I'm sure how strong they are, but I will usually shield myself with the panel door when I flip on a breaker.
                I have seen an ATS that had an Arc Blast and left a whole in front of the cover.

                Comment


                  #9
                  Originally posted by bobby ocampo View Post
                  I have seen an ATS that had an Arc Blast and left a hole in front of the cover.
                  hole

                  Comment


                    #10
                    Originally posted by bobby ocampo View Post
                    If Arch Flash Suit has a rating why will a cover or the thickness of the panel metal sheet have no rating?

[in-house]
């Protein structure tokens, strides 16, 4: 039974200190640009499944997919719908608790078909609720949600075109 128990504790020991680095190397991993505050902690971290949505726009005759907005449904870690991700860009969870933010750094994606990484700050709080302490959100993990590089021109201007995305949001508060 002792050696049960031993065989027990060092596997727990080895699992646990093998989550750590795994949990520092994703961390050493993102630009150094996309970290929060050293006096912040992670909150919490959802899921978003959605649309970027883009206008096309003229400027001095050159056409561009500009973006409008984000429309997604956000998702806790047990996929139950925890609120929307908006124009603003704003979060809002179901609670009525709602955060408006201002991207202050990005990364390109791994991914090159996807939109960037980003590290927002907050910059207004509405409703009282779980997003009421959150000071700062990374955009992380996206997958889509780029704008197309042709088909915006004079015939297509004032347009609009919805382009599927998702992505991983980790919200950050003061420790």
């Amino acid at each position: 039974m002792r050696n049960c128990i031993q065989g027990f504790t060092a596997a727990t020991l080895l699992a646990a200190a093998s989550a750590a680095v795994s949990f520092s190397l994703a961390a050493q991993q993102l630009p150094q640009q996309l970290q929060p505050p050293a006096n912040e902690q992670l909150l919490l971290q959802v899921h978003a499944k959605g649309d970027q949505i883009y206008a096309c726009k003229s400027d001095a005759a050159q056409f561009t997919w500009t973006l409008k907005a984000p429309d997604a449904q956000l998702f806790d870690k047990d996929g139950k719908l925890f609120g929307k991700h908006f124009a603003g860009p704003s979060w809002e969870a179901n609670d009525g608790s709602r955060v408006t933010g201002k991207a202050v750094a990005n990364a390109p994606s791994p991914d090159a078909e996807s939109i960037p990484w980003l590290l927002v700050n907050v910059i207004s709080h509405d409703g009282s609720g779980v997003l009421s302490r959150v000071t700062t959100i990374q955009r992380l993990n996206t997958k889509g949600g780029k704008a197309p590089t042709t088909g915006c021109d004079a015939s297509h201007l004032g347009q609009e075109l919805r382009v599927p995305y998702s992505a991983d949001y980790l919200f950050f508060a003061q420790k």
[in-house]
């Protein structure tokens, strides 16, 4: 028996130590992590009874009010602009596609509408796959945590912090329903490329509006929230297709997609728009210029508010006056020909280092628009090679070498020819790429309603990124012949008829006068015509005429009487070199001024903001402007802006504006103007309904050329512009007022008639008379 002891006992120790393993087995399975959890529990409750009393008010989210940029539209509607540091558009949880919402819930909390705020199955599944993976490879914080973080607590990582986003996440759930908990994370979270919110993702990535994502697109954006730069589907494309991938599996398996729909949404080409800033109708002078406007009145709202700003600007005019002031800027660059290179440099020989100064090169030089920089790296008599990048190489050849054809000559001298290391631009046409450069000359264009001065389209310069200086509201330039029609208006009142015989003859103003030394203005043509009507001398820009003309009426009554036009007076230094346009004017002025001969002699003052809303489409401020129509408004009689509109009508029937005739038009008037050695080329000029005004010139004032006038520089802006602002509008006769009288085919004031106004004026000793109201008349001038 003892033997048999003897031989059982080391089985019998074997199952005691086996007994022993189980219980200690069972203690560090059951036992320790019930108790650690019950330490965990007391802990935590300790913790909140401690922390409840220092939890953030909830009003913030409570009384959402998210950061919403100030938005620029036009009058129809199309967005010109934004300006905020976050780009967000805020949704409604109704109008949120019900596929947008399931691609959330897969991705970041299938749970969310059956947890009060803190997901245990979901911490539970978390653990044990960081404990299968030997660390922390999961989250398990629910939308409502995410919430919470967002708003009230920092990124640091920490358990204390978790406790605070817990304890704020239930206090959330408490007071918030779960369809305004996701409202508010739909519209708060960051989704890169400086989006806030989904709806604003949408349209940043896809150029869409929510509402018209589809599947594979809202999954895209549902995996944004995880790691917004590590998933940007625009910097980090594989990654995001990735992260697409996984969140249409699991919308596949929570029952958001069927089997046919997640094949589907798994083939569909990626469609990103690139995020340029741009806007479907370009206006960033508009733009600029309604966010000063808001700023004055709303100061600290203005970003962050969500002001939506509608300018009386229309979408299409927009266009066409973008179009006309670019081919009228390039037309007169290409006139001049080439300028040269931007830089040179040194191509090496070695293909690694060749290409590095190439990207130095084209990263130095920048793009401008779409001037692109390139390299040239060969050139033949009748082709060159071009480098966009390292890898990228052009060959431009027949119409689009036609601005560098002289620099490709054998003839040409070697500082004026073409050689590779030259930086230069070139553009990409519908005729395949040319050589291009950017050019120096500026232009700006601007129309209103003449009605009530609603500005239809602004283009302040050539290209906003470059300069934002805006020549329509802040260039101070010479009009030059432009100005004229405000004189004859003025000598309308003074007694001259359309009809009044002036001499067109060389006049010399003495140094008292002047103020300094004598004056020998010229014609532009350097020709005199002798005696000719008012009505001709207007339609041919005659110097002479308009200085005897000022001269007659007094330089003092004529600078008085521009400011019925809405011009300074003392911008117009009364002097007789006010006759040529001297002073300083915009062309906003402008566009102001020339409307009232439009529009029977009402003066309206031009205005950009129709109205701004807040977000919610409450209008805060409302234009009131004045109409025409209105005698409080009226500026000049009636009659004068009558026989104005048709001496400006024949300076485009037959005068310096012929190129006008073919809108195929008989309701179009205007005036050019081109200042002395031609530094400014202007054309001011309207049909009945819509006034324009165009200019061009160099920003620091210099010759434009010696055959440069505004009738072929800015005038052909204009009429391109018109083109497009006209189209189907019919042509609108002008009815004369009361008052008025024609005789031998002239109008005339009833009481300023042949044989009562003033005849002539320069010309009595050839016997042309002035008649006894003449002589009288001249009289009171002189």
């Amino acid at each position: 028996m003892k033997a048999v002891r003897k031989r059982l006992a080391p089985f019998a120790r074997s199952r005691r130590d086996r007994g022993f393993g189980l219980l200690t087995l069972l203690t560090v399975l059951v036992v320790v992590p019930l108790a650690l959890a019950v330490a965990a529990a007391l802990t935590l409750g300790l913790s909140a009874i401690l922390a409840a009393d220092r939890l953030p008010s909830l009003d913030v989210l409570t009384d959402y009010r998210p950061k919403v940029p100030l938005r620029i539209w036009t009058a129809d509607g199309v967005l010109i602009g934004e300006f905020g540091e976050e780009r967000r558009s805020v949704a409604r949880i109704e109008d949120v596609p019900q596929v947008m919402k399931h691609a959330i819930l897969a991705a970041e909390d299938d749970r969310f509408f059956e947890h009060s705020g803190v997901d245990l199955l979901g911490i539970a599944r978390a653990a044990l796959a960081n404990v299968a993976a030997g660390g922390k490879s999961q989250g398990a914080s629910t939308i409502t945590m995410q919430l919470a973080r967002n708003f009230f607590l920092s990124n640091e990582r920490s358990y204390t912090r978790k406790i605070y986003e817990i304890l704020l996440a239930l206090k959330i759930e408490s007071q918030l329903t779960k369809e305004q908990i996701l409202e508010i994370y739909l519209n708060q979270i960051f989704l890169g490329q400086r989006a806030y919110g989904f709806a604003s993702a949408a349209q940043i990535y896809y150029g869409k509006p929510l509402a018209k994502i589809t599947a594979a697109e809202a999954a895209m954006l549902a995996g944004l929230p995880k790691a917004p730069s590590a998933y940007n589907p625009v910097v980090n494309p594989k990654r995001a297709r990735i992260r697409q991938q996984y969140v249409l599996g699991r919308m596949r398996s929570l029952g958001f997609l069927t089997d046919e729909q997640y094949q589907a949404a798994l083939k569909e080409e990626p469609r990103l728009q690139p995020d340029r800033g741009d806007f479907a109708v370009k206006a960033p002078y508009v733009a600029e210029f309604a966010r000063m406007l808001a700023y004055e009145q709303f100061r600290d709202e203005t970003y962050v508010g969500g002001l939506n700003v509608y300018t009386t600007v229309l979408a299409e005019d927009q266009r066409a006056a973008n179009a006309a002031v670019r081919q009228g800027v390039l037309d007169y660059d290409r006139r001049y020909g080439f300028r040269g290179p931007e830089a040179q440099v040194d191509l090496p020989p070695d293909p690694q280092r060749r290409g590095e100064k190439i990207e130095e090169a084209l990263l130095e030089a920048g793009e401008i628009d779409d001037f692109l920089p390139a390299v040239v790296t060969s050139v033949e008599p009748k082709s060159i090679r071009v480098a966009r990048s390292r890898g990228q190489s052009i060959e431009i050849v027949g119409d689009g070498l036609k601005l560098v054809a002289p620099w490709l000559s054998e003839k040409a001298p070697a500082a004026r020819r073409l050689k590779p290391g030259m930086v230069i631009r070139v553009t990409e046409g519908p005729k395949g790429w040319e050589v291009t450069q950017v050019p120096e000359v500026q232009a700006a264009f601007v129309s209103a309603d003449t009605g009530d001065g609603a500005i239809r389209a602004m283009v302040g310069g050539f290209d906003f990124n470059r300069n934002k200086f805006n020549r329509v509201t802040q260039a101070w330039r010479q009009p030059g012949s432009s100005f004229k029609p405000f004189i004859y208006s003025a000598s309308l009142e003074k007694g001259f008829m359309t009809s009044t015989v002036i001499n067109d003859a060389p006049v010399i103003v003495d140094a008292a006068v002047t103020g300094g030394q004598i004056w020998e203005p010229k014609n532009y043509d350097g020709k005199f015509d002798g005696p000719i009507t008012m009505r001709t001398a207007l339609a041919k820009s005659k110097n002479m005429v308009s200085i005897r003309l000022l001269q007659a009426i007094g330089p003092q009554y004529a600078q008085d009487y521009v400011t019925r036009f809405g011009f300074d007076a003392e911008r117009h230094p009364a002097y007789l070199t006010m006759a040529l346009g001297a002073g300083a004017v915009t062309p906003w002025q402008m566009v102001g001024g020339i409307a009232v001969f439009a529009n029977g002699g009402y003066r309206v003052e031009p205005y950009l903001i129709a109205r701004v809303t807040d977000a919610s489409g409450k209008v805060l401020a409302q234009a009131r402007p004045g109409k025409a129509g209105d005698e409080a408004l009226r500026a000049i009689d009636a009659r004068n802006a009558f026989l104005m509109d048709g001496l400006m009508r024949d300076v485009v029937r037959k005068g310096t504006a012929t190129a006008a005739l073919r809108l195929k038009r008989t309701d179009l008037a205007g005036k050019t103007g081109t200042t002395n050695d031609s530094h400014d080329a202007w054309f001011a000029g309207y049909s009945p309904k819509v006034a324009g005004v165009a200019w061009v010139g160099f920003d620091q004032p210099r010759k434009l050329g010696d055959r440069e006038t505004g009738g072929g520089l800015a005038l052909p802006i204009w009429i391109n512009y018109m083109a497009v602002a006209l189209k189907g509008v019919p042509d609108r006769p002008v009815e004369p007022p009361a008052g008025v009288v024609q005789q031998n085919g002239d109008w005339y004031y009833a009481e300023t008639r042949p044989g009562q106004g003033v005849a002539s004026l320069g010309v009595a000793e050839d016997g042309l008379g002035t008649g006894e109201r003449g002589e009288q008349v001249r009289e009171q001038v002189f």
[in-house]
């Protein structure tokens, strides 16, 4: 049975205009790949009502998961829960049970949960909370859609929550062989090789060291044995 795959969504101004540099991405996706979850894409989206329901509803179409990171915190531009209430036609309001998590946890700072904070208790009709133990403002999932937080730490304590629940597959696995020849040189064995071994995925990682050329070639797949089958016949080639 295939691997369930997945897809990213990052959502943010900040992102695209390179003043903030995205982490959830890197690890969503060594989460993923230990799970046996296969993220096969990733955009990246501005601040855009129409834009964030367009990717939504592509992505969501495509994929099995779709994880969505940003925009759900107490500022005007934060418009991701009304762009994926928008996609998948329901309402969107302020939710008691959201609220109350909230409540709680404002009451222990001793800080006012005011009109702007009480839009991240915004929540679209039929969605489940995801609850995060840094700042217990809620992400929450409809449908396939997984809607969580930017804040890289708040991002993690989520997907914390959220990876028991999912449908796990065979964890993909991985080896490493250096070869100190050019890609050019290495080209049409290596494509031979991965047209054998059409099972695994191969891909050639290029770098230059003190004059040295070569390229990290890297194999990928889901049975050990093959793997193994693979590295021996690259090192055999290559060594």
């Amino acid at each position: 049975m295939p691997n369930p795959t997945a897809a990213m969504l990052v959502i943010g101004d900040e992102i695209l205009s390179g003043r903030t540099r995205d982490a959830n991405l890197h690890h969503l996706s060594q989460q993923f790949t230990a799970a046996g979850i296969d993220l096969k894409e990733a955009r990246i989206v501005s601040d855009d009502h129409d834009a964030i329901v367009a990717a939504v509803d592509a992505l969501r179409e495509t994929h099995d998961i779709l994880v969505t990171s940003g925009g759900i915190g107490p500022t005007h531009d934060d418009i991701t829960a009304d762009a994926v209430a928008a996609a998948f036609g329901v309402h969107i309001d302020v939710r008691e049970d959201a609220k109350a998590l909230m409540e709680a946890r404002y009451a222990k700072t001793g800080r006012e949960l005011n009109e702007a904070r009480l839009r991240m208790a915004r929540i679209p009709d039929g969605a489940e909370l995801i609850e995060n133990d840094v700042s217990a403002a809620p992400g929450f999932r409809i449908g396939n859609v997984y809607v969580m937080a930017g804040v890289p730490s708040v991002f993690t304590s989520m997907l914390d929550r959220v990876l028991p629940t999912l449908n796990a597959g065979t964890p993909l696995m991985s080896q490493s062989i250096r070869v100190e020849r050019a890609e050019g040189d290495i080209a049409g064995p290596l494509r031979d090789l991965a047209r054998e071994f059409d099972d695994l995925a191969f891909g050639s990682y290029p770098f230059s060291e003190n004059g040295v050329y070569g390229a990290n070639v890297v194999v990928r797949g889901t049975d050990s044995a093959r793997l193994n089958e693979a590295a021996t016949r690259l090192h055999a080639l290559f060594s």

Different issues. An Arc Flash Suit protects you from being burned. What I mean by "no rating" is that if there is an arc BLAST inside of the equipment, a cover blowing open can become shrapnel and kill you, suit or no suit.

                    https://www.youtube.com/watch?time_c...&v=9lbiYAMsOEY
                    Action happens at around 1:50
                    __________________________________________________ ____________________________
                    Many people are shocked when they discover I am not a good electrician...

                    I'm in California, ergo I am still stuck on the 2014 NEC... We'll get around to the 2017 code in around 2021.

                    Comment


                      #11
                      Originally posted by bobby ocampo View Post
                      How come that some metal covers are thick and others like panel board are thin? How will a panel builder decide what thickness to use in the cover? How do they decide to determine the strenght of the cover?



                      What specific UL test standard do they use in the test for panelboards and switchboards?